[IIC Whitepaper] Industrial Networking Enabling IIoT Communication

  /  Industrial IoT   /  Connected Industry   /  [IIC Whitepaper] Industrial Networking Enabling IIoT Communication
Industrial networking

[IIC Whitepaper] Industrial Networking Enabling IIoT Communication

The internet is now redefining industries like energy, manufacturing, transportation and healthcare. This new wave is the Industrial Internet of Things (IIoT): an internet of things, machines, computers and people, enabling intelligent industrial operations using advanced data analytics for transformational business outcomes, according to Industrial Internet Consortium Industrial Internet Vocabulary, Version 1.0, May 7, 2015.

The foundation of IIoT is how the industrial assets (the things, machines, sites and environments) can be connected to business professionals and processes. The network is the important infrastructure that supports different application requirements and different deployment situations in the vast range of industry sectors and associated industry-specific applications affected by IIoT (source: The Internet of Things: Mapping the Value Beyond the Hype, McKinsey Global Institute June 2015).

Industrial networking is a collection of technologies at the Internet Protocol (IP) layer and below that enable the transformation of industries. There are many choices in technologies, both existing and emerging. What are the networking needs, what applications to support on the industrial network, and what is the deployment situation and conditions? These are key questions to answer when defining a strategy for technology selection and reaching a concrete deployment solution.

Enabling IIoT Communication

Industrial networking is different from networking for the enterprise or networking for consumers. First there is the convergence of Information Technology (IT) and Operational Technology (OT). Important networking considerations include whether to use wired or wireless, how to support mobility (e.g. vehicles, equipment, robots and workers) and how to reconfigure components. Other factors include the lifecycle of the deployments, physical environmental conditions such as those found in mining and agriculture and electromagnetic conditions where interference from machines and equipment can be a problem. Then we have power. Will it be available? Or will devices need to run on local power such as batteries?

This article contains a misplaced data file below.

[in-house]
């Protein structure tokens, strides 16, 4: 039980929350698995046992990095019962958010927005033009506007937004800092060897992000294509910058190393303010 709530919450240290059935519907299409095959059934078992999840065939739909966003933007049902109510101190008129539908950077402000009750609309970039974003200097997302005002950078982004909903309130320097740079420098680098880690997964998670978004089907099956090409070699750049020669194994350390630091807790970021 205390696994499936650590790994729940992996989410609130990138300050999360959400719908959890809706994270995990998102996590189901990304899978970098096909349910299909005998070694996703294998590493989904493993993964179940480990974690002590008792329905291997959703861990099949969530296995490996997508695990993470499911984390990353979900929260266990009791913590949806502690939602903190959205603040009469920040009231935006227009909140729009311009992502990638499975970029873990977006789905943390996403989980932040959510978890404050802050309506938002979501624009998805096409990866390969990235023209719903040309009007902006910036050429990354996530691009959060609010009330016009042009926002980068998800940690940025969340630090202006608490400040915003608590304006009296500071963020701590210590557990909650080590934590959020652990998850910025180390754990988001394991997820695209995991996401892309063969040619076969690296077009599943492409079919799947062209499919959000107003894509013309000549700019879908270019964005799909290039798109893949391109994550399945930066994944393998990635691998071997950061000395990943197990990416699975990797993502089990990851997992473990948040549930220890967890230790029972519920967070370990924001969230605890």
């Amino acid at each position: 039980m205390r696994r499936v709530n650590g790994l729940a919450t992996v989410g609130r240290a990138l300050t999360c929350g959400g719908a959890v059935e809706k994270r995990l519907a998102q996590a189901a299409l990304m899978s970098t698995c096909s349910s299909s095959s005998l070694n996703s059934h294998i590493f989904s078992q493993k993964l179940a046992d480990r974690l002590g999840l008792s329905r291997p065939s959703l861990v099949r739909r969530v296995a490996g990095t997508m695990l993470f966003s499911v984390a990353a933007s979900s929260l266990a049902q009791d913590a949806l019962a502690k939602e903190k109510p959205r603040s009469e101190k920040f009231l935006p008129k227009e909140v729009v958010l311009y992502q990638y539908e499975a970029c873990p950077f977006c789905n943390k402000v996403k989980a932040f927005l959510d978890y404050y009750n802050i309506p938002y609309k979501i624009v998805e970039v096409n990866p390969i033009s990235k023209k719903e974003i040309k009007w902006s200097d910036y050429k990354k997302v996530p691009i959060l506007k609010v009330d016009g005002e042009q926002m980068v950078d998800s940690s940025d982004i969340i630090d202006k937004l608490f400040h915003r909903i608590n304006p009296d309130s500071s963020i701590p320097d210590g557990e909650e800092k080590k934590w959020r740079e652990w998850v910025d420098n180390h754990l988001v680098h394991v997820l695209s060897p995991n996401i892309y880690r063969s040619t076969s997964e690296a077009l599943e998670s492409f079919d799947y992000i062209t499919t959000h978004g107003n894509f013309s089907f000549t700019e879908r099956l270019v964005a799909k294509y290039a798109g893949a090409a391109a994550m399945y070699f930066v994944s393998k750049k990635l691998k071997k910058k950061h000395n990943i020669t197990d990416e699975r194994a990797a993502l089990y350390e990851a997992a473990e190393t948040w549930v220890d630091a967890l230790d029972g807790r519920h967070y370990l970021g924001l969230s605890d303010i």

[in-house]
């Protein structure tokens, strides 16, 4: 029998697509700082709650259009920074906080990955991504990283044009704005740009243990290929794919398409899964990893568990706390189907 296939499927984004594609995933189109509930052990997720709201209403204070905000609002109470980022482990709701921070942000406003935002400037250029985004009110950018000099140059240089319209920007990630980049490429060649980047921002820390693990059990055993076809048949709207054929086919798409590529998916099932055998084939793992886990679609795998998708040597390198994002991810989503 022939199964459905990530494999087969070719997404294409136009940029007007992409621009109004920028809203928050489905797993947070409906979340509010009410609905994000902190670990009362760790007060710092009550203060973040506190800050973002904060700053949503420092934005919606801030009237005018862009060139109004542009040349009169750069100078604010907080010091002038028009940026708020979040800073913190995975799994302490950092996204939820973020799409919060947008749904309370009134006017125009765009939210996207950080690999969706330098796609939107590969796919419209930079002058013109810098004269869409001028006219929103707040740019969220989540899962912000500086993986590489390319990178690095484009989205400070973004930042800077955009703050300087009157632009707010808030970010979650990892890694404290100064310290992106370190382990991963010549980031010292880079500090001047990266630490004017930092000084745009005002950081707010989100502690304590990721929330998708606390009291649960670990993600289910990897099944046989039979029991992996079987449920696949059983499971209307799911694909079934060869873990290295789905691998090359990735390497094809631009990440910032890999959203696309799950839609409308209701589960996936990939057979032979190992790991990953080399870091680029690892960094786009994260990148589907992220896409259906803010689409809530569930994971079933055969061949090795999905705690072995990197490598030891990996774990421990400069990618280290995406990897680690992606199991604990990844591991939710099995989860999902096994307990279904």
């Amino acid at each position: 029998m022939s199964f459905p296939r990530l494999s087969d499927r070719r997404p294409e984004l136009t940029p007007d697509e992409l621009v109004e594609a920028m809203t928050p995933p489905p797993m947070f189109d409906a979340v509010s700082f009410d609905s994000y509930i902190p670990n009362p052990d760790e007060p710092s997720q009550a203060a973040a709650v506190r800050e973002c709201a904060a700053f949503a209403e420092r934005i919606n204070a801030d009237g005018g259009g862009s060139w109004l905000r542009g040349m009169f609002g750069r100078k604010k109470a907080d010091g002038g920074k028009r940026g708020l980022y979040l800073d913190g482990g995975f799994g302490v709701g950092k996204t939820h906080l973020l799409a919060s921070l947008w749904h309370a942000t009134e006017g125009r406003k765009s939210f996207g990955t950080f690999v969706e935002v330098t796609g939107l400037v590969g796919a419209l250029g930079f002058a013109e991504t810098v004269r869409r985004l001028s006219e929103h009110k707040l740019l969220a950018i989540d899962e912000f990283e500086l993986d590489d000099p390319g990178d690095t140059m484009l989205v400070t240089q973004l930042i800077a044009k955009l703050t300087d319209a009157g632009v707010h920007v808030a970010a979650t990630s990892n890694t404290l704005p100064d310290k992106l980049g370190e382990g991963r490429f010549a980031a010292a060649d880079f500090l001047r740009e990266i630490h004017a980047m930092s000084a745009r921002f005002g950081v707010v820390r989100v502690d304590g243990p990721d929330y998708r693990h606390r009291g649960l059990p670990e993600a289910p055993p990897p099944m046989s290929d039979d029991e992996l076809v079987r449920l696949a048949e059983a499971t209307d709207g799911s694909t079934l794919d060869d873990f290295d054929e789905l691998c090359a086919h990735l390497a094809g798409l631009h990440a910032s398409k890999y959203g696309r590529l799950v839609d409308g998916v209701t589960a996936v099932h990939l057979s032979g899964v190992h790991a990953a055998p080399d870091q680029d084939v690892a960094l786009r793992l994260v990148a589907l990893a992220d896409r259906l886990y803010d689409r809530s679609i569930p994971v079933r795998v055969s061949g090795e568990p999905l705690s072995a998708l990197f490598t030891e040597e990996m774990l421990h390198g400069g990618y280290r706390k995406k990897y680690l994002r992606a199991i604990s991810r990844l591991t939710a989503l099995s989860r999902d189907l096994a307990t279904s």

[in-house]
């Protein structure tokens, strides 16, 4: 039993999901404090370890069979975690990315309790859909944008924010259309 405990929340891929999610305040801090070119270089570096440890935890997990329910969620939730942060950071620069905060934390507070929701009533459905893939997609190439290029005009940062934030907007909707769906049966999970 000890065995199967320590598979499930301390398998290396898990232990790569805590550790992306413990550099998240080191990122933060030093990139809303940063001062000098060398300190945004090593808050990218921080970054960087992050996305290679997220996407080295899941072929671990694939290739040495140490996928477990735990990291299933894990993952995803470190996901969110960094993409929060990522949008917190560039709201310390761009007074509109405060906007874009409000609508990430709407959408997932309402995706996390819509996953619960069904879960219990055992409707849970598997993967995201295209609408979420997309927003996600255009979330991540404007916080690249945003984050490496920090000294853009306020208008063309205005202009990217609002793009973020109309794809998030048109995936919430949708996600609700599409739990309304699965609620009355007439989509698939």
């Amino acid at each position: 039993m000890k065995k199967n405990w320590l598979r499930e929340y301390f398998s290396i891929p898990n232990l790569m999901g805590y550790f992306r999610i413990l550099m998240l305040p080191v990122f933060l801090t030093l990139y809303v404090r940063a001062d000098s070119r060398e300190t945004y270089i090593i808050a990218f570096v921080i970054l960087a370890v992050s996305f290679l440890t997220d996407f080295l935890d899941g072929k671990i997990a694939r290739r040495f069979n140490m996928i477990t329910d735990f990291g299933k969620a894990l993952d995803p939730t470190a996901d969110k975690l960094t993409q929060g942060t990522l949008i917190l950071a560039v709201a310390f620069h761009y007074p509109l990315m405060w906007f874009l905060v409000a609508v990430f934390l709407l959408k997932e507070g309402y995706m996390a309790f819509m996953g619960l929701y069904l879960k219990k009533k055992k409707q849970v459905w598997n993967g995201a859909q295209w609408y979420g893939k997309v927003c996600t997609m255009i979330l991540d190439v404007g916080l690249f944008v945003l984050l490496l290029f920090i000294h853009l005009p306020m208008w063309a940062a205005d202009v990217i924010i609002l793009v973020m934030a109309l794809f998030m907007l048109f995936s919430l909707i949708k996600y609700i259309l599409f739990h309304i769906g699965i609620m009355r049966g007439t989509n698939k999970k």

Second there are the technical requirements. They include network latency and jitter, throughput needs, reliability and availability. The requirements can vary from being relaxed to highly demanding. The network must meet the end-to-end performance requirements for applications deployed both at the edge and in the cloud. Service Level Agreements (SLAs) must suit the industrial application’s requirements, which are very different for utility smart metering, agriculture monitoring sensors or the remote operation of a mining drill rig requiring stereoscopic high-quality video feeds and haptic feedback for control.

This white paper sets the stage for a forthcoming publication, the Industrial Internet Networking Framework (IINF), which will complement the Industrial Internet Connectivity Framework by detailing requirements assessing available technologies and providing best practices for how to achieve appropriate IIoT networking solutions.

It introduces a few typical industrial scenarios followed by their impact on networking. The scenarios show that there is no universal or preferred networking technology for IIoT systems and that diverse requirements must be considered when selecting an appropriate solution.

The derived networking requirements lead to the diversity of design considerations, which provides introductory guidance to IIoT solution architects and industrial networking engineers to help them make the right choices.

Future IIoT scenarions and their dependence on Networking

Productivity and profitability depend on keeping the operation running. For example, to maintain the highest level of production in manufacturing, machine maintenance needs to take place during scheduled downtime. This is best when machines can predict when and where faults are about to happen so they can be serviced then. This collected data needs to be communicated across industrial networks for analysis and can also be used for machine learning and for conducting business intelligence.

Inventory control systems also use industrial networks to maintain efficiency and increase inventory throughput. Machine interoperability and network interoperability standards create environments that easily allow industrial operations to be commissioned, managed and integrated into business processes.

Industrial networks improve productivity and performance by communicating essential operational data. For example, condition monitoring and energy monitoring collect data from every piece of equipment in the operation that can be used to create profiles for every piece of equipment, such as power usage across an equipment cycle and vibration profiles during normal operation. This data is often transmitted to the cloud for analysis and, when compared to previous profiles, can contribute to predictive decisions about when to service the equipment, thus pre-empting equipment failure during production.

There are many more emerging scenarios that affect these layers and that need to be supported. See several examples here.


This in an excerpt from the Industrial Networking Enabling IIoT Communication white paper released yesterday by the Industrial Internet Consortium